Dropping a Pollard

by Daniel on August 18, 2004

Stephen Pollard, hack journalist, blogger and perennial feature of the Virtual Stoa’s “Ignorant Git” column, has a column up at the Times (American readers; you are spared this one by the Times’ subscription policy, so it will mean nothing to you. But I don’t complain when you lot bang on about Fox News.). The main conceit of the column is one that we can expect to see a lot more of in the near future; that there is something hypocritical about wanting to see international action to help rescue millions of Sudanese from being massacred, unless you also supported the bombing of Iraq.

Pollard thinks that he has found the true hypocritical heart of the Left here; that it doesn’t care about suffering people but only about “bashing America”. In fact, he’s demonstrated two things to the world:

1) That there are people in the world who know what the phrase “Humanitarian intervention” means (as in the sentence “Have you read the excellent report by Human Rights Watch entitled ‘War in Iraq: Not a Humanitarian Intervention’ Stephen? Thought not”), and who believe that there is a difference between intervening in an immediate human crisis and intervening when there isn’t an immediate humanitarian crisis.

2) That in the worldview of a small minority of warbloggers, gathering support for an international effort to do something in Sudan is important, but much less important than reminding the world what a nasty bunch of people “the Left” is for reminding people like Pollard what a ferocious stack of bollocks they bought into eighteen months ago.

One might think that, since a large part of the difficulty in getting any action on Sudan is that nobody trusts us any more because we lied about Iraq, a certain degree of contrition might be in order. But apparently not.

{ 32 comments }

1

harry 08.18.04 at 4:04 pm

bq. American readers; you are spared this one by the Times’ subscription policy, so it will mean nothing to you.

Not true Daniel — he’s posted it on his blog. I’m too clueless to link nicely but here it is:

http://www.stephenpollard.net/001733.html

My view is that everyone, regardless of nationality, should read at least one Stephen Pollard column once.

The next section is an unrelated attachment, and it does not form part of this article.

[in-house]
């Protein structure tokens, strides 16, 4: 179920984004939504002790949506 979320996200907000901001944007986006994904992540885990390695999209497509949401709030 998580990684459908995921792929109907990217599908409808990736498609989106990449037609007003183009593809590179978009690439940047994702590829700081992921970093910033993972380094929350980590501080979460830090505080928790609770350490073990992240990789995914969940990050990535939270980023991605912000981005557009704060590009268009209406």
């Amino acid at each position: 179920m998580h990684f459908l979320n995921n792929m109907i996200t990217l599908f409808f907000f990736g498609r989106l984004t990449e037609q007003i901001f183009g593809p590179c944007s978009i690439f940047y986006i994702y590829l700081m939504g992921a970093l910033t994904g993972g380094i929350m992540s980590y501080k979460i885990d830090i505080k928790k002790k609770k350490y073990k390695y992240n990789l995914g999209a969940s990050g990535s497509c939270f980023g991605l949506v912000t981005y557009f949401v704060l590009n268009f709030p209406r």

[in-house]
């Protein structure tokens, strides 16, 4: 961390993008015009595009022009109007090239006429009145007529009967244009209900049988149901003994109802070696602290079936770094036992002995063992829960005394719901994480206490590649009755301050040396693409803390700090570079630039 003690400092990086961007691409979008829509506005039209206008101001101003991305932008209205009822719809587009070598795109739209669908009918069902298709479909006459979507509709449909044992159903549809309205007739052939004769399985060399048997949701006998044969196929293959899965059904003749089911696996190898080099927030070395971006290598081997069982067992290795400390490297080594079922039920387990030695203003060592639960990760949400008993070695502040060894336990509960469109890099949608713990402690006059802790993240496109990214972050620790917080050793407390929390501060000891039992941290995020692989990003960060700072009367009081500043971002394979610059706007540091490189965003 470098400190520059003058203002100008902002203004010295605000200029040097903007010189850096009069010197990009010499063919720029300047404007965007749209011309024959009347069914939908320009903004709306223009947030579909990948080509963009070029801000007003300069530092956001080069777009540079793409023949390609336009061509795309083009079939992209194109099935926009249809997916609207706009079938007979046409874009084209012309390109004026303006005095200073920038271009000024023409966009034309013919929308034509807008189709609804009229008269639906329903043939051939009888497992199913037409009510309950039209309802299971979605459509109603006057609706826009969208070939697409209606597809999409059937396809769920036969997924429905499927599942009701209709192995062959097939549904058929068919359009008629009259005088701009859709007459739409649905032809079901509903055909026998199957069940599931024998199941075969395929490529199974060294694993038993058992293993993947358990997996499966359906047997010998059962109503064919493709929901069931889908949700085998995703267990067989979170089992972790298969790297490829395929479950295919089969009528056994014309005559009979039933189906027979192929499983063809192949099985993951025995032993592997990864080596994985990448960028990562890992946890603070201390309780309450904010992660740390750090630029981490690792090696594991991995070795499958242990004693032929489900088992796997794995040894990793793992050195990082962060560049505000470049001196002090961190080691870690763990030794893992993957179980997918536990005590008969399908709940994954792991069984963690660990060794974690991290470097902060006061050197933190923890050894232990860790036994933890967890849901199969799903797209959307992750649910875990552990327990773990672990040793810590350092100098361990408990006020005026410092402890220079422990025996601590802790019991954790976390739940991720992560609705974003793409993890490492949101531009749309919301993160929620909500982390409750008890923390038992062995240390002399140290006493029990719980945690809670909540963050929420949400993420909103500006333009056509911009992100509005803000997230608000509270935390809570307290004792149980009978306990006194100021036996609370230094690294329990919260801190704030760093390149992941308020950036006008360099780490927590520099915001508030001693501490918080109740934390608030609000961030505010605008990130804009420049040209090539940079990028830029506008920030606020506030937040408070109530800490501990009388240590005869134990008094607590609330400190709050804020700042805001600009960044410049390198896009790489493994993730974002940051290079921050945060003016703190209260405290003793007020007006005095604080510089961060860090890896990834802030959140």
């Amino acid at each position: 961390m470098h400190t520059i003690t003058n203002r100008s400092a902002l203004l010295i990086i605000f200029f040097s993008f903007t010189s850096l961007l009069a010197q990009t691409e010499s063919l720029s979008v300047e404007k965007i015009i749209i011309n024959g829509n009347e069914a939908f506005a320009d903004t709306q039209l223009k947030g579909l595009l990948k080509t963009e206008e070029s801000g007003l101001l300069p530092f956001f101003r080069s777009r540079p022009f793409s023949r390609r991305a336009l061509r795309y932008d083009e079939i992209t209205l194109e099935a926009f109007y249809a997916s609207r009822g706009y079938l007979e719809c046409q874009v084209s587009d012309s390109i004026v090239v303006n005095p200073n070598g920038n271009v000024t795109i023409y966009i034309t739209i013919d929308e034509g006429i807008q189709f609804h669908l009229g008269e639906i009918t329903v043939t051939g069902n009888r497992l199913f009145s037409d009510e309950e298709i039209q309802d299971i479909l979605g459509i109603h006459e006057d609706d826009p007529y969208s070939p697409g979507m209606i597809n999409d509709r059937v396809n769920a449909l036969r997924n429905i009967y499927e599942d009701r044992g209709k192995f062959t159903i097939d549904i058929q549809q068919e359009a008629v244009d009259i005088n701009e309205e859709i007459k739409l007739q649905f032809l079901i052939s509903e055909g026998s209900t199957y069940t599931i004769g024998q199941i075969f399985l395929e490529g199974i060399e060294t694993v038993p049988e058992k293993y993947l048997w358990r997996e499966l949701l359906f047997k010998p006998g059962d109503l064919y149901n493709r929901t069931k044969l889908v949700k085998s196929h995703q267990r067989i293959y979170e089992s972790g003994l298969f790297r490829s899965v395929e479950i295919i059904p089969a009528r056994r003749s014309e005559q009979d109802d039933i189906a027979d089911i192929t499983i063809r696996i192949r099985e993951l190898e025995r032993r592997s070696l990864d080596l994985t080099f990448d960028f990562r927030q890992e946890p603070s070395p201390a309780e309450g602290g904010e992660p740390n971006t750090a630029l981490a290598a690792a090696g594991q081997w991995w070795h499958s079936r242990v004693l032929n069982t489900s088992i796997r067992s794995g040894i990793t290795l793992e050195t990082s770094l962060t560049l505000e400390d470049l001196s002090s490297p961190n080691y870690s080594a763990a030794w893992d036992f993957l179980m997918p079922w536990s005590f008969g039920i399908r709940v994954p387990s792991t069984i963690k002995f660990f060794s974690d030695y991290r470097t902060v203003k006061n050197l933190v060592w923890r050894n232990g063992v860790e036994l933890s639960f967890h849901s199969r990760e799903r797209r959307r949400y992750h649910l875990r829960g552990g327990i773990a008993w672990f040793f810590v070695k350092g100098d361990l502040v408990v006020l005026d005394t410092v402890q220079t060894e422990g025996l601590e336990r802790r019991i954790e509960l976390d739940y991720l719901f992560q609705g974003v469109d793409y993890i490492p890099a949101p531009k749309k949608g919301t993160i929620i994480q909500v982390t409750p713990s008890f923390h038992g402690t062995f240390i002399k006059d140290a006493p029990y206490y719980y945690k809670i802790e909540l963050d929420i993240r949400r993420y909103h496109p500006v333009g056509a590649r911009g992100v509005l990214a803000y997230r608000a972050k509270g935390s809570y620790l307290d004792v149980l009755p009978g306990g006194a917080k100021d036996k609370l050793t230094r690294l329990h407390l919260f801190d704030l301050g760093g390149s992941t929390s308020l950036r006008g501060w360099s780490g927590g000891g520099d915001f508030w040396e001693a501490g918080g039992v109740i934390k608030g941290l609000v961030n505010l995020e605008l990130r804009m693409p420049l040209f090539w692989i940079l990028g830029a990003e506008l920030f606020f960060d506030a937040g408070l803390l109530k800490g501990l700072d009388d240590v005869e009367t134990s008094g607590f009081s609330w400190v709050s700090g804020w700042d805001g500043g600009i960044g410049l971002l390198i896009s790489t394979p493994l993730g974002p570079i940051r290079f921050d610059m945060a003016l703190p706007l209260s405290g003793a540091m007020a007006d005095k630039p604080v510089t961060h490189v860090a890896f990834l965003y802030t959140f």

2

Matt Weiner 08.18.04 at 4:38 pm

For a nice link, type [angle bracket]a href=”http://www.stephenpollard.net/001733.html”[angle bracket]LINKTEXTHERE[angle bracket]/a[angle bracket]
which should come out

LINKTEXTHERE

I hope reading the first three paragraphs of the post Daniel linked with the words “ferocious stack of bollocks” discharges my obligation.

3

dsquared 08.18.04 at 4:45 pm

I must say that this “obligation” seems a bit too close to conscription for my liking. I agree that it would be a good thing if everyone read a Pollard column once, but surely there ought to be some sort of provision for conscientious objectors?

4

Simon 08.18.04 at 4:59 pm

We must also take into account the tragic few who never make it to the end of a Pollard column, and those who moved to Canada – a country without free access to the Times website – to evade their responsibility to their country.

5

Randy Paul 08.18.04 at 6:15 pm

I must say that this “obligation” seems a bit too close to conscription for my liking. I agree that it would be a good thing if everyone read a Pollard column once, but surely there ought to be some sort of provision for conscientious objectors?

Well, he has helped save a life once.

I went to visit a friend once and when there was no answer at the door, but only a moaning sound coming from the apartment, I battered down the door.

My friend was lying on the floor with an bottle of sleeping pills in front of her and a suicide note. I booted up her computer while I searched for ipecac. Not finding any ipecac, I opened her web browser and waited anxiously while Pollard’s page loaded. I started reading loudly from his blog. Within minutes, my friend let loose with a loud technicolor yawn vomiting out most of the pills, just as an ambulance arrived.

Sometimes I think the obstetrician who delivered Pollard accidentally threw him out and his mom raised the placenta.

6

Tony 08.18.04 at 6:26 pm

I’m mostly curious what people think about “reputation” and how it relates to starting the Iraq war, and now interest in Sudan. Yes Arab states don’t trust us when we claim Sudan is a humanitarian crisis that needs intervention. But they wouldn’t have trusted us before either, and most didn’t trust us when we said that about Iraq. But I admit we look worse now. Well how MUCH worse? To what degree have we actually sacrificed international reputation among the Arab states, that was there before? How could we possibly measure such a thing?